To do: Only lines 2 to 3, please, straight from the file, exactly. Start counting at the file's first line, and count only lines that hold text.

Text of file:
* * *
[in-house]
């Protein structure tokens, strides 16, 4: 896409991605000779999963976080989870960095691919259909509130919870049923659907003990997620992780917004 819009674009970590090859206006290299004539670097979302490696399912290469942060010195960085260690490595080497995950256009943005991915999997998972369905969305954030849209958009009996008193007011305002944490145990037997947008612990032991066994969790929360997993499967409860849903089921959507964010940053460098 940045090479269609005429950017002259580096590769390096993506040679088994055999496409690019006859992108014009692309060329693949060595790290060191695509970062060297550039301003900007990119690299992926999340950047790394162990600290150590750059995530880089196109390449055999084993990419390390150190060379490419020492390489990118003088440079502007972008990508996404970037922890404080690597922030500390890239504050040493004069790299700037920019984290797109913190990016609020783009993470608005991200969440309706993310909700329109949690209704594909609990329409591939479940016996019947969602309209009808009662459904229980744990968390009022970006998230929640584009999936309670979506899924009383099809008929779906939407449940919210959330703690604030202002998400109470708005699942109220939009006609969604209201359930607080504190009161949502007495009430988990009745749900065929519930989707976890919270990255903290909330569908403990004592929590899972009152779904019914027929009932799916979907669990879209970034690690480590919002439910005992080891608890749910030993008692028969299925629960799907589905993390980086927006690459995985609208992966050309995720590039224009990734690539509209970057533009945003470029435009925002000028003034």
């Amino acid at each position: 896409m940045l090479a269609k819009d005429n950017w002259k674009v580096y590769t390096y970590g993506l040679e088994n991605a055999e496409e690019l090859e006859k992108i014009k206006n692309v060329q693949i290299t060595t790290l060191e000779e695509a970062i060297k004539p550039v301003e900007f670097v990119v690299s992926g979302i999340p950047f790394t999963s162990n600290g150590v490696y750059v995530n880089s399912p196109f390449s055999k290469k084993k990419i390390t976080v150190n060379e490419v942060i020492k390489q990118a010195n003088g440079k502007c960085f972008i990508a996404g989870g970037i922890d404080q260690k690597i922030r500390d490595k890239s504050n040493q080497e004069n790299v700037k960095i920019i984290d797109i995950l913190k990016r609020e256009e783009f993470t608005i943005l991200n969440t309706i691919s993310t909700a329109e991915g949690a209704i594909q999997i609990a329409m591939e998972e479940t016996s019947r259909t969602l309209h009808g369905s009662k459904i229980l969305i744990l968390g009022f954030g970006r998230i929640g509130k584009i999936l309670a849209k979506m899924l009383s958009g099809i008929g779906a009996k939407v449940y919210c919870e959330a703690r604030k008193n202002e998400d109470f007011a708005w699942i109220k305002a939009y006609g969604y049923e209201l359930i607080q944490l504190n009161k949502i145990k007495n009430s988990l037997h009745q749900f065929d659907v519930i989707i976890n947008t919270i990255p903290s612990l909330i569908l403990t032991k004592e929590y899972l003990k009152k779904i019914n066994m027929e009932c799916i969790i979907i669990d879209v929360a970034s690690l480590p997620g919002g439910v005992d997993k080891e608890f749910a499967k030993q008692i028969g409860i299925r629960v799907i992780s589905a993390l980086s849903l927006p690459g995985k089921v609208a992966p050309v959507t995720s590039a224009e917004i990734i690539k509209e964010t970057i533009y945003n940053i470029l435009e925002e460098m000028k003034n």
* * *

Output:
């Protein structure tokens, strides 16, 4: 896409991605000779999963976080989870960095691919259909509130919870049923659907003990997620992780917004 819009674009970590090859206006290299004539670097979302490696399912290469942060010195960085260690490595080497995950256009943005991915999997998972369905969305954030849209958009009996008193007011305002944490145990037997947008612990032991066994969790929360997993499967409860849903089921959507964010940053460098 940045090479269609005429950017002259580096590769390096993506040679088994055999496409690019006859992108014009692309060329693949060595790290060191695509970062060297550039301003900007990119690299992926999340950047790394162990600290150590750059995530880089196109390449055999084993990419390390150190060379490419020492390489990118003088440079502007972008990508996404970037922890404080690597922030500390890239504050040493004069790299700037920019984290797109913190990016609020783009993470608005991200969440309706993310909700329109949690209704594909609990329409591939479940016996019947969602309209009808009662459904229980744990968390009022970006998230929640584009999936309670979506899924009383099809008929779906939407449940919210959330703690604030202002998400109470708005699942109220939009006609969604209201359930607080504190009161949502007495009430988990009745749900065929519930989707976890919270990255903290909330569908403990004592929590899972009152779904019914027929009932799916979907669990879209970034690690480590919002439910005992080891608890749910030993008692028969299925629960799907589905993390980086927006690459995985609208992966050309995720590039224009990734690539509209970057533009945003470029435009925002000028003034």
């Amino acid at each position: 896409m940045l090479a269609k819009d005429n950017w002259k674009v580096y590769t390096y970590g993506l040679e088994n991605a055999e496409e690019l090859e006859k992108i014009k206006n692309v060329q693949i290299t060595t790290l060191e000779e695509a970062i060297k004539p550039v301003e900007f670097v990119v690299s992926g979302i999340p950047f790394t999963s162990n600290g150590v490696y750059v995530n880089s399912p196109f390449s055999k290469k084993k990419i390390t976080v150190n060379e490419v942060i020492k390489q990118a010195n003088g440079k502007c960085f972008i990508a996404g989870g970037i922890d404080q260690k690597i922030r500390d490595k890239s504050n040493q080497e004069n790299v700037k960095i920019i984290d797109i995950l913190k990016r609020e256009e783009f993470t608005i943005l991200n969440t309706i691919s993310t909700a329109e991915g949690a209704i594909q999997i609990a329409m591939e998972e479940t016996s019947r259909t969602l309209h009808g369905s009662k459904i229980l969305i744990l968390g009022f954030g970006r998230i929640g509130k584009i999936l309670a849209k979506m899924l009383s958009g099809i008929g779906a009996k939407v449940y919210c919870e959330a703690r604030k008193n202002e998400d109470f007011a708005w699942i109220k305002a939009y006609g969604y049923e209201l359930i607080q944490l504190n009161k949502i145990k007495n009430s988990l037997h009745q749900f065929d659907v519930i989707i976890n947008t919270i990255p903290s612990l909330i569908l403990t032991k004592e929590y899972l003990k009152k779904i019914n066994m027929e009932c799916i969790i979907i669990d879209v929360a970034s690690l480590p997620g919002g439910v005992d997993k080891e608890f749910a499967k030993q008692i028969g409860i299925r629960v799907i992780s589905a993390l980086s849903l927006p690459g995985k089921v609208a992966p050309v959507t995720s590039a224009e917004i990734i690539k509209e964010t970057i533009y945003n940053i470029l435009e925002e460098m000028k003034n």